August 24, 2017

Hack Map

This map is a product of FIU’s GIS Center and the Department of Journalism + Media.

Click image to access.


The visualization of the sea level rise is based upon the State of Florida Division of Emergency Management LiDAR ProjectLAS Dataset hosted by the FIU International Hurricane Research Center (see details at It is intended to project results of “static” sea level rise, not taking tidal effects in consideration. The web visualization of the “static” sea level rise map (details here) is developed by FIU’s Geographic Information Systems (GIS) Center.

This application uses elevation data from the Google Elevation Service. The elevation value is interpolated from actual elevation measurements at the four nearest available locations. The horizontal resolution is the distance between these points. Please note that we use Google Elevation to show the elevation of the address entered by the user, but we do not use Google Elevation to calculate the visualization of sea-level rise.

The data and maps in this tool illustrate the scale of potential flooding, not the exact location, and do not account for erosion, subsidence, or future construction. Water levels are shown as they would appear during the highest high tides (excludes wind driven tides), also known as MHHW (mean higher high water – see for a definition).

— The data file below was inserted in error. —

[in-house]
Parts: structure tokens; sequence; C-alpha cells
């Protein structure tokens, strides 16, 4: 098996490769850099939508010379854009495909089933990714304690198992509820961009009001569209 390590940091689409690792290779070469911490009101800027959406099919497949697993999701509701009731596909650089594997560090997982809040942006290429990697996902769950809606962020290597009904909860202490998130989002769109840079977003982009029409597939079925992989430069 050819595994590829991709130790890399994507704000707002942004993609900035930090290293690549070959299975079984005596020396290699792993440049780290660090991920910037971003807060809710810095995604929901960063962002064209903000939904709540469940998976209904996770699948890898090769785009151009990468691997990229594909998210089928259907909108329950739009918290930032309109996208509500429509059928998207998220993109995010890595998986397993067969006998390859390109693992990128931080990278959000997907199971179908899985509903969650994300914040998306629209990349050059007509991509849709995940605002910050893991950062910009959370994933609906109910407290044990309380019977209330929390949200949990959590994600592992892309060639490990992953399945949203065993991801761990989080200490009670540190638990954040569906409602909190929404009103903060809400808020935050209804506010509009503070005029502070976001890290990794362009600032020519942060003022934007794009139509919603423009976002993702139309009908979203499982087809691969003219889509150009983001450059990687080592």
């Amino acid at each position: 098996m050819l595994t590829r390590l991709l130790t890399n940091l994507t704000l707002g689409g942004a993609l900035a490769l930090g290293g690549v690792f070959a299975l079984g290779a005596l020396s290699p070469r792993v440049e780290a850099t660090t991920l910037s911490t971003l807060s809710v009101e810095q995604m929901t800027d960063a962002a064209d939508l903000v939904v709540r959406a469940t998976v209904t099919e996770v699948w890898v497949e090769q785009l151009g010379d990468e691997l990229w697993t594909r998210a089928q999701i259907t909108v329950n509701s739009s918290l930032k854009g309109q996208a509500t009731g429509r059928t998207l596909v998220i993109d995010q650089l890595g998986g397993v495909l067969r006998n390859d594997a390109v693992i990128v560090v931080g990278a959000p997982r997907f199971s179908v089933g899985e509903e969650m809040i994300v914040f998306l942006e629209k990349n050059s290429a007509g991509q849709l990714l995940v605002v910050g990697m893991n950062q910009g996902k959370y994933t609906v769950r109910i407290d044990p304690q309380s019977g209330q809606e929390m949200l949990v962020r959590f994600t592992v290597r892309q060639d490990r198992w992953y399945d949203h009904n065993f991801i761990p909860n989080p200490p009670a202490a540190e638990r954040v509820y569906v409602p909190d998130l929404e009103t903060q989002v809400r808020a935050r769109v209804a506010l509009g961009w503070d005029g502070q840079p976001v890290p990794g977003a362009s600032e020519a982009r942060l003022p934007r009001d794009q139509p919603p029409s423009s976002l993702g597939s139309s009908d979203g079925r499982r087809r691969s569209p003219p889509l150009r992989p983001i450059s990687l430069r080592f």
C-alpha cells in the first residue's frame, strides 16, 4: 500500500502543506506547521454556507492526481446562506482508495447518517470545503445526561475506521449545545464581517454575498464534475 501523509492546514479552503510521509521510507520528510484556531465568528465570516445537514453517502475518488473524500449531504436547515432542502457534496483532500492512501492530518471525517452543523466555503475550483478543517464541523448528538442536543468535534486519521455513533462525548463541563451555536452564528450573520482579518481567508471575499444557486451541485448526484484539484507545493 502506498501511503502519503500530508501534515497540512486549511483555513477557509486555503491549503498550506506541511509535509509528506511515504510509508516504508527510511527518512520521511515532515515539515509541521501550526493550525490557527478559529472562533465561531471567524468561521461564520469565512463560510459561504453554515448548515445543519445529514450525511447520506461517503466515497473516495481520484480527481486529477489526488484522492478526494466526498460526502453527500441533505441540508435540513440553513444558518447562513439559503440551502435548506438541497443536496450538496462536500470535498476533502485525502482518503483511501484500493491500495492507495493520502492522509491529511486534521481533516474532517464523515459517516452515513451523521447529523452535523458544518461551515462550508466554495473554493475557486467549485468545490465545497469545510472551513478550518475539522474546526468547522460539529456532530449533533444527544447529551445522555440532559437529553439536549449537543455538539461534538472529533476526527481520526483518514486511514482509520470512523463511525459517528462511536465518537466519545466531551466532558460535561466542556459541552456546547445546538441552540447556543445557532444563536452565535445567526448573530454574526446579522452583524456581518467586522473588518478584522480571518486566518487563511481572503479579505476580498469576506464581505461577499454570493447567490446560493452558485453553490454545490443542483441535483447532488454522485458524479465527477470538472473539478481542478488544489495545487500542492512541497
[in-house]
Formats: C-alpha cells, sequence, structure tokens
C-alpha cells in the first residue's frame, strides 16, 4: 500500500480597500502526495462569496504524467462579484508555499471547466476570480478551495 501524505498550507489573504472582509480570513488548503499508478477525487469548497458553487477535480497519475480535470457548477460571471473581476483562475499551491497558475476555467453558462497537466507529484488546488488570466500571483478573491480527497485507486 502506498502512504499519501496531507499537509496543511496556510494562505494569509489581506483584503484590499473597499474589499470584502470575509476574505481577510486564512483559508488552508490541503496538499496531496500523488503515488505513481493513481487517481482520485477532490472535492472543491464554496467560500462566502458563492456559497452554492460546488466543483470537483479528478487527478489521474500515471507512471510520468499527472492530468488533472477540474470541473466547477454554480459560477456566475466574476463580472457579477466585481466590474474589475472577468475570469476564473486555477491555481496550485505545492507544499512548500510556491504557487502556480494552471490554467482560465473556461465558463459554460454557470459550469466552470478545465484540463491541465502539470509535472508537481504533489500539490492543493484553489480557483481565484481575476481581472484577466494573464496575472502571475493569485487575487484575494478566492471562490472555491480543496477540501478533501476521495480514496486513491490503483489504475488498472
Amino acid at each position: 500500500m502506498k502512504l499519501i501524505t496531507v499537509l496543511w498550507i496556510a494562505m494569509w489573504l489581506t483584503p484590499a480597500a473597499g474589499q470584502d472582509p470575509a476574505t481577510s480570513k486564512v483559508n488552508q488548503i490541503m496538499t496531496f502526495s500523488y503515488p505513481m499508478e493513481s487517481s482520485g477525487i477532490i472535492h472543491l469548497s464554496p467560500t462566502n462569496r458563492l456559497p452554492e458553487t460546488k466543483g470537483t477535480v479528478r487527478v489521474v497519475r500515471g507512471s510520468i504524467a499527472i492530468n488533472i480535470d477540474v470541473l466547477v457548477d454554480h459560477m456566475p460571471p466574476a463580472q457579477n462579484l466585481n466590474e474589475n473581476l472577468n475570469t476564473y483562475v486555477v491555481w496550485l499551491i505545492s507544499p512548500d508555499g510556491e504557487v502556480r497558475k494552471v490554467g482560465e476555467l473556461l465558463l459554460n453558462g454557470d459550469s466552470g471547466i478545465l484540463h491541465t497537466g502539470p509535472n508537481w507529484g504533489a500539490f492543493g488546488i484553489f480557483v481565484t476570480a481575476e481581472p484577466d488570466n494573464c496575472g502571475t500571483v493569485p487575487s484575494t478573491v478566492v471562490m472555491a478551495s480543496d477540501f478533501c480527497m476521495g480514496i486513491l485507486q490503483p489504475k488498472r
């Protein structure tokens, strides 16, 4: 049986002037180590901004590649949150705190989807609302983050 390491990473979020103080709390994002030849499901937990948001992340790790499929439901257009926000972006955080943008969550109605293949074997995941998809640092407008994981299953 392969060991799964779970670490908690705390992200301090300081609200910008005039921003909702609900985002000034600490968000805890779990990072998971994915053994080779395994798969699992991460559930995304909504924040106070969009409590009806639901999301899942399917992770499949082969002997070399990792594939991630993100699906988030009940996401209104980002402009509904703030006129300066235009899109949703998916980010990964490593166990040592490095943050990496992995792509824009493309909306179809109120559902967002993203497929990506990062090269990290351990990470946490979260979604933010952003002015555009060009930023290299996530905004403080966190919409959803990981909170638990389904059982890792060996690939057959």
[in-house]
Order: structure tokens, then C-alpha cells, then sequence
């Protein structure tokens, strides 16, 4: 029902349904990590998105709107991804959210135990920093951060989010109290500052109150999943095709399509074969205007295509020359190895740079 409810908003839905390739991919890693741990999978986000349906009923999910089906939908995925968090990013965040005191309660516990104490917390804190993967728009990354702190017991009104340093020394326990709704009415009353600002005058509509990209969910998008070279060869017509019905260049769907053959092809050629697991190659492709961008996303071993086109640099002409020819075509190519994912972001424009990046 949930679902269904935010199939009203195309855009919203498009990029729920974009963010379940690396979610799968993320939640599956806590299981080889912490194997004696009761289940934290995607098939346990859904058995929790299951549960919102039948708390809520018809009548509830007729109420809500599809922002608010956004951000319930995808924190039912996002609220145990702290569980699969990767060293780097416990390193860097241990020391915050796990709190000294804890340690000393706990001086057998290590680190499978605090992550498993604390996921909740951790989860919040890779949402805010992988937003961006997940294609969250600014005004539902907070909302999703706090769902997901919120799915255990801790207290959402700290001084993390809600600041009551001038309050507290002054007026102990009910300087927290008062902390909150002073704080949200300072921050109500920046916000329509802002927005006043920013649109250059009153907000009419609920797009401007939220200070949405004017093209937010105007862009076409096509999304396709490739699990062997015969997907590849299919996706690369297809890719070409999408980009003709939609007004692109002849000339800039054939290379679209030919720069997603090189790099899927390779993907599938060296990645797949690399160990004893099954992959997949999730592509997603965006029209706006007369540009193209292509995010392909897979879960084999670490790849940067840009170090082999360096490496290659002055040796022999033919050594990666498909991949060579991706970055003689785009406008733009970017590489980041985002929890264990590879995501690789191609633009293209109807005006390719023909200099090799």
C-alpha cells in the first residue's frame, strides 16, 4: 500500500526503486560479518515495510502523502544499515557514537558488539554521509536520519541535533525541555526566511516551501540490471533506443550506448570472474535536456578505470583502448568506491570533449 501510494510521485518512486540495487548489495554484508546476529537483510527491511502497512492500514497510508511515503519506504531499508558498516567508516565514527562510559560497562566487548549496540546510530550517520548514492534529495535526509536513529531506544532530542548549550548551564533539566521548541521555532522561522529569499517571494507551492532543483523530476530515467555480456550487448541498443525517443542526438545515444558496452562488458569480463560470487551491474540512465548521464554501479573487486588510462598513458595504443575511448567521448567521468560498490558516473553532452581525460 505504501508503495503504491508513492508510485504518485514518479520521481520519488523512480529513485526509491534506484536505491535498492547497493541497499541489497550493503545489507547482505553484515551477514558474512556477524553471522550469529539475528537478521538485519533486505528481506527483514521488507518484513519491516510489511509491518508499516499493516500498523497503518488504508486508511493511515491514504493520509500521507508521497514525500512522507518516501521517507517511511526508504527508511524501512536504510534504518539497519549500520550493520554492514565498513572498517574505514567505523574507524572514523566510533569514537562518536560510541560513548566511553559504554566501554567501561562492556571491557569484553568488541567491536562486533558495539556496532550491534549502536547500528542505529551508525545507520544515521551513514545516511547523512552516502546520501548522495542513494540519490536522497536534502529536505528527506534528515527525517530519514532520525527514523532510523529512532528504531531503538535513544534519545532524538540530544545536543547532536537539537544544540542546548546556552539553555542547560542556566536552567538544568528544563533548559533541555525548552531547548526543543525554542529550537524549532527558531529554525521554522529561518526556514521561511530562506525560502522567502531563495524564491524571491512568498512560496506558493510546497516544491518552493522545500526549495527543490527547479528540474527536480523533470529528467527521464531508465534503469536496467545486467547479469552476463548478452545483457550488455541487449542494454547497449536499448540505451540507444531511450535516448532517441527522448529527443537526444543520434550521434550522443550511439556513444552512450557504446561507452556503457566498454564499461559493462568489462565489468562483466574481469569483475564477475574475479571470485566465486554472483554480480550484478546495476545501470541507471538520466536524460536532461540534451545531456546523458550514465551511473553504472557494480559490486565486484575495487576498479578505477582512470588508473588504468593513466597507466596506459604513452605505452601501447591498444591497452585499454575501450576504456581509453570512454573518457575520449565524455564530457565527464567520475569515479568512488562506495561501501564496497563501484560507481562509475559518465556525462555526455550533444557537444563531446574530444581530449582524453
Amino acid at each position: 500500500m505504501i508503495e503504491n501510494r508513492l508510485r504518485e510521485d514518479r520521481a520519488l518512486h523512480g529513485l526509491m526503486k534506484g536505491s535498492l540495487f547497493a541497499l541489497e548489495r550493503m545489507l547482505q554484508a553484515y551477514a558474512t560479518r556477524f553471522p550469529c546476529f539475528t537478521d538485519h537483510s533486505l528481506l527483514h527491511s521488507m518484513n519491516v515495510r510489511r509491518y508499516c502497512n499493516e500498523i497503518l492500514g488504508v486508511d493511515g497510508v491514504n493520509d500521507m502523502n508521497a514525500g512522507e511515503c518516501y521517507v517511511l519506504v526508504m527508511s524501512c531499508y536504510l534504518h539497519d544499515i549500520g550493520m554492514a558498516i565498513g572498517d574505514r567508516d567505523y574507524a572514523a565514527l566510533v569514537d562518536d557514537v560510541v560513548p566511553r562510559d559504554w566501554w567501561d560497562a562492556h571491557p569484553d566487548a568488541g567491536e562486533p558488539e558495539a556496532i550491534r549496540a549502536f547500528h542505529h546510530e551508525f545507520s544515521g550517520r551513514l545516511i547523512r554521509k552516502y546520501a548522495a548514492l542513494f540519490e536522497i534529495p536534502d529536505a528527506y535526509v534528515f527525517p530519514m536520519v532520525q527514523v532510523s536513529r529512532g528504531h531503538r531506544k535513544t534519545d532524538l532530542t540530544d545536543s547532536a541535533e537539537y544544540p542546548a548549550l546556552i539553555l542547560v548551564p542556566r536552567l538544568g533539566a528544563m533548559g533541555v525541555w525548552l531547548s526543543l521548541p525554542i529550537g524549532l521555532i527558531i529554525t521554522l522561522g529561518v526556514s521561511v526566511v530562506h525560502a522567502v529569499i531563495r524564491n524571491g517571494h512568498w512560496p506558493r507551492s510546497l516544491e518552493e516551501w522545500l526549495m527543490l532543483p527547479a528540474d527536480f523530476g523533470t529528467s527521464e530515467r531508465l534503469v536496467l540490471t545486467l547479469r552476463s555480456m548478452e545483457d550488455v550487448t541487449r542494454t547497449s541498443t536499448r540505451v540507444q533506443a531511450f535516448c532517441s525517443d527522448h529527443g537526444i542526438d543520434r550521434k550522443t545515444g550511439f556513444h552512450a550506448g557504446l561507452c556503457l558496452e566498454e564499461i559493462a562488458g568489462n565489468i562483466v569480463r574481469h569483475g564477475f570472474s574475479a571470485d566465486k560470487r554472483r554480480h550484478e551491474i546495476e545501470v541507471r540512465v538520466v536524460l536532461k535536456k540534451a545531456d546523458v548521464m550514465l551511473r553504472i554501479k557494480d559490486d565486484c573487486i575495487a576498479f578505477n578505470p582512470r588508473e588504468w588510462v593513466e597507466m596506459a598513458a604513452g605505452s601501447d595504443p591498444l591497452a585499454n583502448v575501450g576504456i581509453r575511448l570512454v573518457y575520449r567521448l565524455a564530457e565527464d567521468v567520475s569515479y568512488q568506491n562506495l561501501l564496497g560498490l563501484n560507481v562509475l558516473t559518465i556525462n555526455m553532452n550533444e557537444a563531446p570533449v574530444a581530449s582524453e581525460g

The visualization of the “static” sea level rise map is created using following method:

  1. There are six layers available at each foot level between 1 and 6. The opacity of all layers defaults to 0.
  2. If the slider is set between 0 and 1 then the opacity of the 1 foot layer is set linearly. That is, for a desired opacity of op (in our case 0.8) and a setting of 0.6 feet, op1 = 0.6 * op.
  3. If the slider is set higher than 1 then two layers are on at a time.
  4. The higher layer is set as above and the lower layer is set to maintain the overall opacity, since the higher layer covers all of the same area as the lower plus additional areas.
  5. So if the slider is set to 1.15, then op2 = 0.15 * op and op1 = 1 – (( 1 – op) / (1 – op2)). Maintaining the overall opacity leads to a smooth transition as the slider is moved.